“We check the retail price and cut it in half or even more. We also have frequent sales, including one on Black Friday after Thanksgiving. The most popular items in the store are rugs. All sizes and styles are available, and we have hundreds. They are displayed according to size, but customers need to sort through them because there are so many.”
Furniture is another big seller, and sofas (an especially large number), chairs, dining room tables, cabinets, and book shelves are all on display.
High quality kitchen items, such as Vitamix blenders, Farberware pots and pans, Le Creuset, and Kitchenaid items are available, as are washing machines, and bathroom vanities.
A selection of children’s toys and colorful crafts, assorted knickknacks, Christmas items, wrapping paper, gift bags, candles, and highly desirable collectible Santas at an exceptional price of $25 are all offered.
The ReStore is a great place both for browsing and buying, as it is filled with fun surprises as well as essentials for furnishing the house. The discounted prices cover a wide range, from under $20 to $100s for furniture.
Many customers stop by frequently which is advisable, since the inventory changes often, points out Fox. “We restock once a week. When items are donated, we keep them in our warehouse, and then distribute them to each store. We never know what will turn up. In the past, we have had items for pets — even a large dog crate. So it is good to come often to see what is available.”
The large store is staffed by seven full-time employees, who are knowledgeable about the products and readily help out and answer customers’ questions. In the past, volunteers also helped in the store, often to load and unload trucks, bring merchandise to the floor, and help with stock and inventory. Now, due to the virus, volunteers are not working in the store.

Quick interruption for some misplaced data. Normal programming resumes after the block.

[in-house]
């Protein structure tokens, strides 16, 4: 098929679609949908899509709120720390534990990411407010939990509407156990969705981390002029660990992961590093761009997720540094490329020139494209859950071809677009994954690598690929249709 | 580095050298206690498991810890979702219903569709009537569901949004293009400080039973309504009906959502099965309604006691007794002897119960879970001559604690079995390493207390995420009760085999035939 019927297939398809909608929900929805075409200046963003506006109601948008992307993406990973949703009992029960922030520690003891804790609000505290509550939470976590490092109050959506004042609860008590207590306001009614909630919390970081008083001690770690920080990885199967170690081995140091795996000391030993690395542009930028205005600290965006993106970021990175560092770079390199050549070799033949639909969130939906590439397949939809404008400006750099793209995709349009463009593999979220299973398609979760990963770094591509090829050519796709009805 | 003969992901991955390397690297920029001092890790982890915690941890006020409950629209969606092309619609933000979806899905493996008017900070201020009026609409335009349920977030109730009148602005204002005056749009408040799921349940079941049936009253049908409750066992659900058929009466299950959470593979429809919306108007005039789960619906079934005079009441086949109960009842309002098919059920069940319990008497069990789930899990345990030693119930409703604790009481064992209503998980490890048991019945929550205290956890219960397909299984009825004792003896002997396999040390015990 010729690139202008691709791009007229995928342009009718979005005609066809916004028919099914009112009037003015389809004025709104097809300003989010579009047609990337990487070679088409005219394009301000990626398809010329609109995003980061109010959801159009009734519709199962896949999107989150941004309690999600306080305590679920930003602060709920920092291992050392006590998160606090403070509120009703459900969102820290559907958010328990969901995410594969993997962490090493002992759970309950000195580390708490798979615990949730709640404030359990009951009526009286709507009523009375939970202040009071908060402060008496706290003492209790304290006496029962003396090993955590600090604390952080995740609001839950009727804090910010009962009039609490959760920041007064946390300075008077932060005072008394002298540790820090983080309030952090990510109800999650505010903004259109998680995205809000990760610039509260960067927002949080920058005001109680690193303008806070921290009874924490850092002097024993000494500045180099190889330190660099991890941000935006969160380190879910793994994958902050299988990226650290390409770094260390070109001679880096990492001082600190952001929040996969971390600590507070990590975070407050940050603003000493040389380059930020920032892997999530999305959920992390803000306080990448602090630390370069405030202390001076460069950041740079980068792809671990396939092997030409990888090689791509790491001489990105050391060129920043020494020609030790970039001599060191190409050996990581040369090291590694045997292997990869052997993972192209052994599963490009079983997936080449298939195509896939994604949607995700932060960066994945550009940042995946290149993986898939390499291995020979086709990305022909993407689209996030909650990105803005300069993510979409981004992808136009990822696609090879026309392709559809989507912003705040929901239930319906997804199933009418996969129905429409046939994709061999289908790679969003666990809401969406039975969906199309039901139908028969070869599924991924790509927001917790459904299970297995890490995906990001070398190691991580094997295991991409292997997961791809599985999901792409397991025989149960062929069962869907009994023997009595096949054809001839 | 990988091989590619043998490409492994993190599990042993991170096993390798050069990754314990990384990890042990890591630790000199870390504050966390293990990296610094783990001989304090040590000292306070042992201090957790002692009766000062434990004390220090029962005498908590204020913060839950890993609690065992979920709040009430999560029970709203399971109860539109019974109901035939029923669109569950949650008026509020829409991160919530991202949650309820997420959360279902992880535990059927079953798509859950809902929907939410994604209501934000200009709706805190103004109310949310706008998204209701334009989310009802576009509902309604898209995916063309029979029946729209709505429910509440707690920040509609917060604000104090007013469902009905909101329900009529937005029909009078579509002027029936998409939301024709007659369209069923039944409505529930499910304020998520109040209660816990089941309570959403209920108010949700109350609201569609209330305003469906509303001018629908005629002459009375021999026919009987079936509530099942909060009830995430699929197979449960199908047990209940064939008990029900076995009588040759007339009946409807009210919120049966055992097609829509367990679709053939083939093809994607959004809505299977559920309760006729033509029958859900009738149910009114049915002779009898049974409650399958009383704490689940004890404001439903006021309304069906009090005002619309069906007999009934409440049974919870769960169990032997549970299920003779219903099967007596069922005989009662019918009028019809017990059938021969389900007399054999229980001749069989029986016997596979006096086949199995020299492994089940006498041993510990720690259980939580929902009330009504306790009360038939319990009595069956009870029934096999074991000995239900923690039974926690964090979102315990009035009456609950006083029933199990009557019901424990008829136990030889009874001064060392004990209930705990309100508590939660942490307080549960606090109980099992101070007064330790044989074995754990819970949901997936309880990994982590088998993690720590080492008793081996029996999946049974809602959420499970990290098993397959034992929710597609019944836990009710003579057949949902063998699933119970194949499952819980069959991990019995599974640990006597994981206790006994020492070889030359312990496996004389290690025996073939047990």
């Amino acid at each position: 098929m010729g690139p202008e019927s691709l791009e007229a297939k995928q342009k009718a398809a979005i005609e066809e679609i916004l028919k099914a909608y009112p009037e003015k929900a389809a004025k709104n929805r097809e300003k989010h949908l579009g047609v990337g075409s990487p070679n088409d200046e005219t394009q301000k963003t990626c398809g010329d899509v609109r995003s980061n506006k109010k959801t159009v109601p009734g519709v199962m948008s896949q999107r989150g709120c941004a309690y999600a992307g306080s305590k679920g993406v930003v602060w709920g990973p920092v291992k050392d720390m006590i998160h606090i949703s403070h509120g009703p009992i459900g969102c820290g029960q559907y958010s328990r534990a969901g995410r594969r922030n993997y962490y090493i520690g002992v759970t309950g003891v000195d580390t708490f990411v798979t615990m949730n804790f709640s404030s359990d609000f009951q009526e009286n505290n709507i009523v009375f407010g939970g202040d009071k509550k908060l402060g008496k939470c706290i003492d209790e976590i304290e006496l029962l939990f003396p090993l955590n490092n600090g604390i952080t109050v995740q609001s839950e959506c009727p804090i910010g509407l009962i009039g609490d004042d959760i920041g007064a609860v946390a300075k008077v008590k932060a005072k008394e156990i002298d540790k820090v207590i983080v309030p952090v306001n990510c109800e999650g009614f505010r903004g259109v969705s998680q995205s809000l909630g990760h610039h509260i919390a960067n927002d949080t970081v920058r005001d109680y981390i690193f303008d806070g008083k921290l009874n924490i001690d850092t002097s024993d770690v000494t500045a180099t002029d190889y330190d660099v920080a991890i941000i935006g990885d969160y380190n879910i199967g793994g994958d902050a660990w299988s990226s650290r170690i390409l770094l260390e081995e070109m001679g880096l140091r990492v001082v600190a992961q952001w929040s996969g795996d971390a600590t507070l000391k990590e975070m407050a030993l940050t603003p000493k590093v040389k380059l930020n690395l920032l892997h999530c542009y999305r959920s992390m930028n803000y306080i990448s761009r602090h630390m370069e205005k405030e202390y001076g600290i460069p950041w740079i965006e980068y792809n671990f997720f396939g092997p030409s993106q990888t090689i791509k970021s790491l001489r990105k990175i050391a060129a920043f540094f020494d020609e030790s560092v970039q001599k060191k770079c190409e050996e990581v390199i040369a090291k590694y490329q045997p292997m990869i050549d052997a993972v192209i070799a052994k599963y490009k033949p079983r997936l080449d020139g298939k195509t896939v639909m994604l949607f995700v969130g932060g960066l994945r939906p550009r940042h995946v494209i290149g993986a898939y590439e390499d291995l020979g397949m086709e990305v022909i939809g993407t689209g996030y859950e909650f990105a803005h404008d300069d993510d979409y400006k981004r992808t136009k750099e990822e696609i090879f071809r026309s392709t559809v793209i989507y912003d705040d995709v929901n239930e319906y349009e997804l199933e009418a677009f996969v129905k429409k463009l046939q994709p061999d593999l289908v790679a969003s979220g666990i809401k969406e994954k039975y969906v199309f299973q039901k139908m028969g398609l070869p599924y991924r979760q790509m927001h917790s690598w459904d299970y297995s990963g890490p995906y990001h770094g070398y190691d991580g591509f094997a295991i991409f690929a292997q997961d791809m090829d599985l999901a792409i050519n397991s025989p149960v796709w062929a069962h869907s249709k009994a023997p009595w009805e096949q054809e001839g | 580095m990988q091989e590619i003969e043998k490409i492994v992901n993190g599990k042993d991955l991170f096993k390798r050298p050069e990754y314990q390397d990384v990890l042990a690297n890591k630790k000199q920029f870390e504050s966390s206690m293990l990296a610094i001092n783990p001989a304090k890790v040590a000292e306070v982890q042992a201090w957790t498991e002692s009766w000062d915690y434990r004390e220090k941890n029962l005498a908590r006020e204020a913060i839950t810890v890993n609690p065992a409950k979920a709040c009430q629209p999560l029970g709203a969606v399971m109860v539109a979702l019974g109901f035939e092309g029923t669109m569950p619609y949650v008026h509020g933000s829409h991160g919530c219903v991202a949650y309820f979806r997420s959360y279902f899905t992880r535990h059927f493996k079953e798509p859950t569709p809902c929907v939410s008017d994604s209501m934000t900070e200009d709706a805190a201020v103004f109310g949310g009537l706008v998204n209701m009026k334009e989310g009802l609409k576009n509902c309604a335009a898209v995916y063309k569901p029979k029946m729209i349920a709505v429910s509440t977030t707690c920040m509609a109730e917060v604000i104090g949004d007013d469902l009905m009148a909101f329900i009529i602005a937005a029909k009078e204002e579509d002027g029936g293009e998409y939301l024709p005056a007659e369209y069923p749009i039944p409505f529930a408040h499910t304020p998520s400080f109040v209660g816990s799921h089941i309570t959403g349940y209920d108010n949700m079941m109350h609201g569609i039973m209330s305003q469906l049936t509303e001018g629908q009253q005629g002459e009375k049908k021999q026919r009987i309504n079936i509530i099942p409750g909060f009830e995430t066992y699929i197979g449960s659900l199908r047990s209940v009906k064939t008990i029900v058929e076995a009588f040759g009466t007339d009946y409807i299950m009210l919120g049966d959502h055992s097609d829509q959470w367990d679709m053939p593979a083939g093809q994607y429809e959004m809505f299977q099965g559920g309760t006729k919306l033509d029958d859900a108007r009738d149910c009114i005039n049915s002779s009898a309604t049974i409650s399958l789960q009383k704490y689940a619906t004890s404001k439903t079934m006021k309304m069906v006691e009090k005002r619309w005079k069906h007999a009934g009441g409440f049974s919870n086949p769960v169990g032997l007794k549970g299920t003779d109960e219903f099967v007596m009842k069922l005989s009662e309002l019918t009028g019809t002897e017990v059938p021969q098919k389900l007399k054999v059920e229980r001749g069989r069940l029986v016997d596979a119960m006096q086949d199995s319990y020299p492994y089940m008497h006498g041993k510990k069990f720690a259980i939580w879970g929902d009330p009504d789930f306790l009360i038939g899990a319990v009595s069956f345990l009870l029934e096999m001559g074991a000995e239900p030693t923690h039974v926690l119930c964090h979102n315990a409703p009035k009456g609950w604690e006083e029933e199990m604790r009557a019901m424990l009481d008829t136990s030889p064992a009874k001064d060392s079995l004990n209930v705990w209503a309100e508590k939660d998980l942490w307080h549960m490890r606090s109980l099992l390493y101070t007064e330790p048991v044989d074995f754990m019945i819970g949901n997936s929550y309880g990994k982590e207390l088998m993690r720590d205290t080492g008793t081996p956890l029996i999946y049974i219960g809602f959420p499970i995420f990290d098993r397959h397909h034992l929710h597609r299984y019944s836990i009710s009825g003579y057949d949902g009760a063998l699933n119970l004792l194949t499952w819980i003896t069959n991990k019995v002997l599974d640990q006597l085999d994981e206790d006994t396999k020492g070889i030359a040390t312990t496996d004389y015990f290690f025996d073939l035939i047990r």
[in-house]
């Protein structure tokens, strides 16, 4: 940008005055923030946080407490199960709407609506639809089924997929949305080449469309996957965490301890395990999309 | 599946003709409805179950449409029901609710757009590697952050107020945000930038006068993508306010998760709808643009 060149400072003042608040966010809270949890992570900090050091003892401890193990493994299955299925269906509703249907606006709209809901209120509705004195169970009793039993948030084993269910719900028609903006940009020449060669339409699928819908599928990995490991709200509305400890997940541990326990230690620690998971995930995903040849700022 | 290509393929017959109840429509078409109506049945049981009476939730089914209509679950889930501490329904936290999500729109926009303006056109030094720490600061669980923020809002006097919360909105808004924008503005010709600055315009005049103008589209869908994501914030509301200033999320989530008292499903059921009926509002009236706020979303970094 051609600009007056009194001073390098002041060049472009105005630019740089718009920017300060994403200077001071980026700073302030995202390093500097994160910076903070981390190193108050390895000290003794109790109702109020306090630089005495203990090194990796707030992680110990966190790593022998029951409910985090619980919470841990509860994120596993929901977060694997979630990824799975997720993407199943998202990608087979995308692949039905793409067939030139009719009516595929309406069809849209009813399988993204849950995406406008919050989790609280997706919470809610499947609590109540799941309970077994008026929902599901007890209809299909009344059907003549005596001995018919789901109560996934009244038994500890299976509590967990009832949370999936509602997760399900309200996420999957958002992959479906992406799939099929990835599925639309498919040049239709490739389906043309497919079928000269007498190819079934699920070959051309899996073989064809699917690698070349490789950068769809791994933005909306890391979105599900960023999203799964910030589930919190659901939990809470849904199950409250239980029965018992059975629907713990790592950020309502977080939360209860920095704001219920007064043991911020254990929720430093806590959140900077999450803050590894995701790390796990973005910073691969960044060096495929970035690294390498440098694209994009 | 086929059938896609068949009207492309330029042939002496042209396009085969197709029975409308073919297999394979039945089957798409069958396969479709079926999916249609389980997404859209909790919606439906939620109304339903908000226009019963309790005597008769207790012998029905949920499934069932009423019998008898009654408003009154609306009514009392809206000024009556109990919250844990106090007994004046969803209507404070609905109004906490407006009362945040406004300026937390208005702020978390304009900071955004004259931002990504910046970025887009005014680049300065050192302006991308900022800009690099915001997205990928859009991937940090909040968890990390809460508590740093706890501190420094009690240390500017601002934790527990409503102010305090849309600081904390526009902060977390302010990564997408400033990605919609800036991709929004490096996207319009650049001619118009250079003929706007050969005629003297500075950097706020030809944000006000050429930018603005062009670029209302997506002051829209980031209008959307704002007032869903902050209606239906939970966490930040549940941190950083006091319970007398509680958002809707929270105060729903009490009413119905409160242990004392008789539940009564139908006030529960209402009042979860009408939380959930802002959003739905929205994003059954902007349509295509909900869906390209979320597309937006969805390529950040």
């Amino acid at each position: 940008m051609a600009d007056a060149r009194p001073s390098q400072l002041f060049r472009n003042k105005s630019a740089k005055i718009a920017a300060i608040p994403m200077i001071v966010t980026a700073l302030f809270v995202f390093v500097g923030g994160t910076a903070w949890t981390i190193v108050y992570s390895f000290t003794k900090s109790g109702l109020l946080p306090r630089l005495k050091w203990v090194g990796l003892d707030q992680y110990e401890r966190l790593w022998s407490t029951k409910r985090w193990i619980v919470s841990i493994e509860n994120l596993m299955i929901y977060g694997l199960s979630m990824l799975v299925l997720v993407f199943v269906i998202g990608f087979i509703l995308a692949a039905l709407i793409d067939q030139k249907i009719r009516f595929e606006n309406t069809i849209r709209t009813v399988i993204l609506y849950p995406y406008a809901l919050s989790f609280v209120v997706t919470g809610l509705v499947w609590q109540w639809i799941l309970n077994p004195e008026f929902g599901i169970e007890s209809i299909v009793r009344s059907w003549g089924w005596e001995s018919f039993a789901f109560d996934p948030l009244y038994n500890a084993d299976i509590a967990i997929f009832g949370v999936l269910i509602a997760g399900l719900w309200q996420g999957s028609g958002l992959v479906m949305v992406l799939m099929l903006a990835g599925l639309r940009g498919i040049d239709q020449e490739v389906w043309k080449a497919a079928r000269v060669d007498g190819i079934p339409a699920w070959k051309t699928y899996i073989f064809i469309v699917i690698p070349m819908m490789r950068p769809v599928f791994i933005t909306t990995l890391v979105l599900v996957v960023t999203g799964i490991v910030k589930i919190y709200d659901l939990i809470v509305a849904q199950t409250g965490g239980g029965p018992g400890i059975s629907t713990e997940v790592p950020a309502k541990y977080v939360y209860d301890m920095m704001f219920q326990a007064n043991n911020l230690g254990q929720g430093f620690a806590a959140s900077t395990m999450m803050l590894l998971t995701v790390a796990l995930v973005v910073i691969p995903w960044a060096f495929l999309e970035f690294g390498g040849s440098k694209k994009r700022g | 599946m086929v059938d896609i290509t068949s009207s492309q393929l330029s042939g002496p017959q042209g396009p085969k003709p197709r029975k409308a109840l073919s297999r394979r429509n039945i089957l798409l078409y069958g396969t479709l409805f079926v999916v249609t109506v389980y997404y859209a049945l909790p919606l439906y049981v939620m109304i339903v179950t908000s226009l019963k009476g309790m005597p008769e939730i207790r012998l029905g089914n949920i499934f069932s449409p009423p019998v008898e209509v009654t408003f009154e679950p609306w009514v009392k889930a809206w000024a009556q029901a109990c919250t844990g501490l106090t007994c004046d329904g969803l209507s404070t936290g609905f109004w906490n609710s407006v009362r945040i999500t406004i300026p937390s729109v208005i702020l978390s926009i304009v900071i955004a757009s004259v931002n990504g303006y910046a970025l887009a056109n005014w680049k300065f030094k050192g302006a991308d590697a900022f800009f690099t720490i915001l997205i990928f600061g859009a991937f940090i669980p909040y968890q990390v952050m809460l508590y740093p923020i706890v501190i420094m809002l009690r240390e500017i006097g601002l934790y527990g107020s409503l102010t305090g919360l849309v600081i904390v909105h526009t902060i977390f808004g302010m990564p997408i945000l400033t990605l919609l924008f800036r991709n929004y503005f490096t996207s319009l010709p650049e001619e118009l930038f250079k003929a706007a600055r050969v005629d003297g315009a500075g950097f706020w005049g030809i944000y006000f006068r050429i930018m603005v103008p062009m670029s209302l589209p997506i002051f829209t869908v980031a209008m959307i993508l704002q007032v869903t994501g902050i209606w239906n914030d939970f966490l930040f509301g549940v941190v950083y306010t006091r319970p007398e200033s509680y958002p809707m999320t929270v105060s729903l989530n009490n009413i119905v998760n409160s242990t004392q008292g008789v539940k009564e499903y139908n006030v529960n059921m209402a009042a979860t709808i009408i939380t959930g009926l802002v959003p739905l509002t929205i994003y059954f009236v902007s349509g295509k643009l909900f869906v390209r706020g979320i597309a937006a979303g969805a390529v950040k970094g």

Masks are required for staff and customers, and people are careful about social distancing, as the virus remains an ever-present concern.
Annie Fox, who started as a volunteer with Habitat six years ago, is enthusiastic about the ReStore and its benefits. “It is an important way to support the Habitat program, and to provide people with an opportunity to purchase products at a really good price, and it is a way to help others. We now have 875 ReStores across the country, and we look forward to opening more.
“Also, when a homeowner moves into their new home, we have a Home Dedication program and give them a gift card for the store. I truly love seeing the families get their house, and everything comes full circle. Those homeowners give back and help HFH by working on others’ houses or as volunteers in the ReStore, when the virus is not an issue.
“And, in addition to helping people get their HFH home, our Habitat Construction staff and volunteers help low to moderate income people whose houses need repair — not just HFH homeowners, but all who need help. We began this about a year ago, when we realized the need. Our mission is to create affordable options and help the community.”
As resource development director, Fox is tasked with fundraising, which underlies much of Habitat’s ability to fulfill its mission. “This is always the challenge,” she notes, “and we welcome all the support, and keep working to get the word out.
“The people at HFH are very special, and I look forward to seeing our program grow, including our home buildings and our stores. We want even more customers to find out what great shopping opportunities are waiting for them in our ReStore!”
The Hamilton ReStore is open daily from 10 a.m to 6 p.m., with special 9 a.m. to 10 a.m. hours for high risk customers.
For more information, call (856) 439-6717. Website: www.hfhbmc.org/restore.